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The origin and application of experimental autoimmune encephalomyelitis

Abstract

Experimental autoimmune encephalomyelitis (EAE) is a model of the neuroimmune system responding to priming with central nervous system (CNS)-restricted antigens. It is an excellent model of post-vaccinal encephalitis and a useful model of many aspects of multiple sclerosis. EAE has been established in numerous species and is induced by priming with a large number of CNS-derived antigens. As a consequence, the pathogenesis, pathology and clinical signs vary significantly between experimental protocols. As I describe in this Timeline article, the reductionist approach taken in some lines of investigation of EAE resulted in a reliance on results obtained under a narrow range of conditions. Although such studies made important contributions to our molecular understanding of inflammation, T-cell activation, and MHC restriction, they did not advance as effectively our knowledge of the polyantigenic responses that usually occur in CNS immunopathology and autoimmunity.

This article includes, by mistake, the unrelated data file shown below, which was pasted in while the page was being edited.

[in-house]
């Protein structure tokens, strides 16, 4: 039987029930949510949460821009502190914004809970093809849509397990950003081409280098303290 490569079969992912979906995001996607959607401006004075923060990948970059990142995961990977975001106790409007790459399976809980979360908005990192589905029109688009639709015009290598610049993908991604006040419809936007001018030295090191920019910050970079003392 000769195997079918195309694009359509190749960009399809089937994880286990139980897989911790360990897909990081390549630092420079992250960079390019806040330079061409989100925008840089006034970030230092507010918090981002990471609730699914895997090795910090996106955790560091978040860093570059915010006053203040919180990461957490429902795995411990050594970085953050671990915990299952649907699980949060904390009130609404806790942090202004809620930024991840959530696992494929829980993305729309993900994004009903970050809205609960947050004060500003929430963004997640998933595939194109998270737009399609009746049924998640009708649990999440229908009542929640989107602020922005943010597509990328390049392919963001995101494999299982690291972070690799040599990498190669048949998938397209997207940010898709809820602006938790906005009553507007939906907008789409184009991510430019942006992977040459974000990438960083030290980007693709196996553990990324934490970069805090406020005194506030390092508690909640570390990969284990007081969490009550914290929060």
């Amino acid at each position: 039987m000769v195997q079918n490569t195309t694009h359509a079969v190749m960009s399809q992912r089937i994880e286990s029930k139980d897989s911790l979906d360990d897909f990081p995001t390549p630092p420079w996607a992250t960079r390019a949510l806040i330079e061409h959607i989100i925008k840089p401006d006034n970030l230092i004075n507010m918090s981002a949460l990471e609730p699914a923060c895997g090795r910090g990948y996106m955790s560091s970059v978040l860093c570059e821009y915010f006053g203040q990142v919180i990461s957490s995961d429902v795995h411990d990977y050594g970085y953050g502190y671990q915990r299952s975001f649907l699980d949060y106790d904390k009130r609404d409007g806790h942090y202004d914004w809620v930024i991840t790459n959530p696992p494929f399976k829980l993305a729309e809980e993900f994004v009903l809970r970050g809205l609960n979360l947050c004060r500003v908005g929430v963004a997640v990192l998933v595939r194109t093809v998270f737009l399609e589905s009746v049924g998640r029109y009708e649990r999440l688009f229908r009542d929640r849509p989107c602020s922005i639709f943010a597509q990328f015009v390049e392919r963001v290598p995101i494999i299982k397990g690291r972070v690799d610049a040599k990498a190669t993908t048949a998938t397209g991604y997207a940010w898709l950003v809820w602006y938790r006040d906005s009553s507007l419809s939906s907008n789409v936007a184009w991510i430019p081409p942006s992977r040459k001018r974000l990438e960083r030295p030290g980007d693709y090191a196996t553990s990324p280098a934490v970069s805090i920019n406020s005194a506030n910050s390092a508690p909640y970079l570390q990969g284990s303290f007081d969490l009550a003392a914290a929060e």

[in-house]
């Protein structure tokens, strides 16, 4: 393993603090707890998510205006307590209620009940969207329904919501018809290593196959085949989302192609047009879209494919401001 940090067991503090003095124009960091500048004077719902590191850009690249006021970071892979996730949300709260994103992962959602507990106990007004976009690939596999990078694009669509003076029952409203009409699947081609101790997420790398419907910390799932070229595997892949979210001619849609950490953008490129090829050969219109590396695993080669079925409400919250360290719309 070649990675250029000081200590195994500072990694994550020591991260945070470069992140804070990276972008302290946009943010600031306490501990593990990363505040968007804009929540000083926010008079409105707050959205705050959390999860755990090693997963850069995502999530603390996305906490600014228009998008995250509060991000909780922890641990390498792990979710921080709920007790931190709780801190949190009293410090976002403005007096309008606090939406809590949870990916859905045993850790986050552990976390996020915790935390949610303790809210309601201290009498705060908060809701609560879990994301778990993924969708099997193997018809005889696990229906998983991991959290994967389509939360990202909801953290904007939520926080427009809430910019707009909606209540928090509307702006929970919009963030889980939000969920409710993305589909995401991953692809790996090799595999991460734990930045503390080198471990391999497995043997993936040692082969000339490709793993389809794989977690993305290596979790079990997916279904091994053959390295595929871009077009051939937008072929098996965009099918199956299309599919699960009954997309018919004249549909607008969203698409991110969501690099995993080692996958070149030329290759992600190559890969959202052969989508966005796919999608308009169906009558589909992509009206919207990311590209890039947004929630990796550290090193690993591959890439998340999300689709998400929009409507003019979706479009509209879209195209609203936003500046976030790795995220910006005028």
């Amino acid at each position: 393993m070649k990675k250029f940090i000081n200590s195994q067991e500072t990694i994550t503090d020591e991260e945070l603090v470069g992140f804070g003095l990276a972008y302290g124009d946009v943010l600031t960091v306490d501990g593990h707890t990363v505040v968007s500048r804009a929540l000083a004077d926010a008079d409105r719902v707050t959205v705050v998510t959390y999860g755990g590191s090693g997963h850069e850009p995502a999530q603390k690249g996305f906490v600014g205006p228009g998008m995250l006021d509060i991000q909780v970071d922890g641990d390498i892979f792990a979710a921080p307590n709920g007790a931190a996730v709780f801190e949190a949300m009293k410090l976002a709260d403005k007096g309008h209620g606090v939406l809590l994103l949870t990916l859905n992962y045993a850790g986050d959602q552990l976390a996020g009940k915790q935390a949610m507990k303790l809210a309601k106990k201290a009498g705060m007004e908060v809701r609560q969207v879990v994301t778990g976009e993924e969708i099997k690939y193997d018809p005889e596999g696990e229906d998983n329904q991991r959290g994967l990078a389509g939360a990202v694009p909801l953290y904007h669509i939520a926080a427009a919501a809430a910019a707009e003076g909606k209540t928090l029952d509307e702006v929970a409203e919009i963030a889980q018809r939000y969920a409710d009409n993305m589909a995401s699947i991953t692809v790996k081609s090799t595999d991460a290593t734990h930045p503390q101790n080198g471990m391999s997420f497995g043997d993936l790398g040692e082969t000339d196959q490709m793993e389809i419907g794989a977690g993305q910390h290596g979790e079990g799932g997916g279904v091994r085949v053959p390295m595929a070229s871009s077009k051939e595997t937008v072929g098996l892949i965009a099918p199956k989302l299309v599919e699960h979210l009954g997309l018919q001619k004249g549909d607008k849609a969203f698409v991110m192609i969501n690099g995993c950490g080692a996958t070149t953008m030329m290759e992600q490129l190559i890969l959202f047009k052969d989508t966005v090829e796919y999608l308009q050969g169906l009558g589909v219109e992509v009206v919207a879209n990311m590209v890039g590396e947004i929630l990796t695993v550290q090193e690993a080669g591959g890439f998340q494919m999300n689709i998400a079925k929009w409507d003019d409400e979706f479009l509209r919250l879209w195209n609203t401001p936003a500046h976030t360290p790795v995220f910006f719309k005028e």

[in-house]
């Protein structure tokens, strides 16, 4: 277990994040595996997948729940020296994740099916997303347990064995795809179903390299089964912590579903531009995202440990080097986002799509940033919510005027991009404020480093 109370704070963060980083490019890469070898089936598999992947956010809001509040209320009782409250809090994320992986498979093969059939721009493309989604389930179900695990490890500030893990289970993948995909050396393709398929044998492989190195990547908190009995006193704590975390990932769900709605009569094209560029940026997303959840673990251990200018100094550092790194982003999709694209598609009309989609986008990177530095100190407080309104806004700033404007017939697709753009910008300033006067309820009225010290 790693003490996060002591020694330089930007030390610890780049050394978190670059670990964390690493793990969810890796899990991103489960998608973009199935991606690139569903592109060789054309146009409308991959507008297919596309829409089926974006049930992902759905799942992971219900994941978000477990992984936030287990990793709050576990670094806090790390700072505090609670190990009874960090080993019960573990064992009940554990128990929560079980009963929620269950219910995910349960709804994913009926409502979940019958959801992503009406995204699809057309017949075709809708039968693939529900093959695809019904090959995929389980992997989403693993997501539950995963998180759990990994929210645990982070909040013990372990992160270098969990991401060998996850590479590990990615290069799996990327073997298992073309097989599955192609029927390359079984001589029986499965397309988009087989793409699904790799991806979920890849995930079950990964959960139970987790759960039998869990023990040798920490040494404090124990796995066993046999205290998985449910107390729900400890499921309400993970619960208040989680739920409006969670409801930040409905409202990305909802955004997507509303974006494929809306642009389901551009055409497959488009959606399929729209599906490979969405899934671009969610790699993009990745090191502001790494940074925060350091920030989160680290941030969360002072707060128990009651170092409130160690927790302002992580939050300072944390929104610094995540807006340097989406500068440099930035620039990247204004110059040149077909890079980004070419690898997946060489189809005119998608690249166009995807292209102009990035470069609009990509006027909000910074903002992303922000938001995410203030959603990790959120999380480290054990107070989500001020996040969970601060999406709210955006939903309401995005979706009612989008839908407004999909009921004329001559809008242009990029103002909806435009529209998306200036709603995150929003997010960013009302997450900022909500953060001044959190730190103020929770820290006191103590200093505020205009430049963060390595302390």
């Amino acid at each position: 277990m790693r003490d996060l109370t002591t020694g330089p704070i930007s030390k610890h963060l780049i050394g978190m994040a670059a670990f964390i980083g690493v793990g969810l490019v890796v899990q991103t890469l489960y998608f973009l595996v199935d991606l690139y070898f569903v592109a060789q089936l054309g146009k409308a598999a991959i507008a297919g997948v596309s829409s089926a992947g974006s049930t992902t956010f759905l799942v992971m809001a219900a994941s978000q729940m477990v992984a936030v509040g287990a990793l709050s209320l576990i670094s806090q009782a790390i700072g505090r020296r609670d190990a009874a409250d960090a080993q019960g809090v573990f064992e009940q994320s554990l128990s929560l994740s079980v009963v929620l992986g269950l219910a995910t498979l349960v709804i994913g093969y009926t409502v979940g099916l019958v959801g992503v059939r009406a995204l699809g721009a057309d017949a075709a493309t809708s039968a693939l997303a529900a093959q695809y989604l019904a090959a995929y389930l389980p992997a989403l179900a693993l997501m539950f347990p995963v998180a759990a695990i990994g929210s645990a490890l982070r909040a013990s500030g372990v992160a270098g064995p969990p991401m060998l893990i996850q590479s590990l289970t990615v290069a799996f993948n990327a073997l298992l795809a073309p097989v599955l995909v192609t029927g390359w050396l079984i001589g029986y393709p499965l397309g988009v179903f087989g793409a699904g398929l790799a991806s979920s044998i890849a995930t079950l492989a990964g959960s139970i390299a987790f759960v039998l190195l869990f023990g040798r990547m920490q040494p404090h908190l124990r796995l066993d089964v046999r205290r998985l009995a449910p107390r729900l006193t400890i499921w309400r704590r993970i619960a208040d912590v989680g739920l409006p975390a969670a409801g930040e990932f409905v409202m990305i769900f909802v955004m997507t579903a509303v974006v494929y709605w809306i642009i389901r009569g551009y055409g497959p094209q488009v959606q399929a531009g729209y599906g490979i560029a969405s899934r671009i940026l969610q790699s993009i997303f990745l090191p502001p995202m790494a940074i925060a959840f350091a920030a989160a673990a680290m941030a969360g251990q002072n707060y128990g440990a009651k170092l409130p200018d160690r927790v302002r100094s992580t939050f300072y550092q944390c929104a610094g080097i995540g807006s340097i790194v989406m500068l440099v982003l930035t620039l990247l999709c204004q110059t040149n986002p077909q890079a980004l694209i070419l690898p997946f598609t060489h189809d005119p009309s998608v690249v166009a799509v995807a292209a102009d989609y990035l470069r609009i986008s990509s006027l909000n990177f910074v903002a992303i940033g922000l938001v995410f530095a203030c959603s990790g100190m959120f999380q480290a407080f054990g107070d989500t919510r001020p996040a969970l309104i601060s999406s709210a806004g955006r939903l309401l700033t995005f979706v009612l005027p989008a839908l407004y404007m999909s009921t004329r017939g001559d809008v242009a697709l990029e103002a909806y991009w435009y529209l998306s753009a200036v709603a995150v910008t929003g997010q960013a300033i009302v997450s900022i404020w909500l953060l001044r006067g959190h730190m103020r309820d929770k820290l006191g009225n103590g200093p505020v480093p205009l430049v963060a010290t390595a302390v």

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Figure 1: Louis Pasteur in his laboratory in Paris, France.
Figure 2: Evidence of an immune response in the central nervous system of animals with experimental autoimmune encephalomyelitis (EAE).

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Acknowledgements

I thank H. Koerner for helpful discussion, M. Jordan for critical review, H. McDevitt for his comments on an early draft of the manuscript and D. Godfrey for his suggestions. This work was funded by the National Health and Medical Research Council of Australia.

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Baxter, A. The origin and application of experimental autoimmune encephalomyelitis. Nat Rev Immunol 7, 904–912 (2007). https://doi.org/10.1038/nri2190

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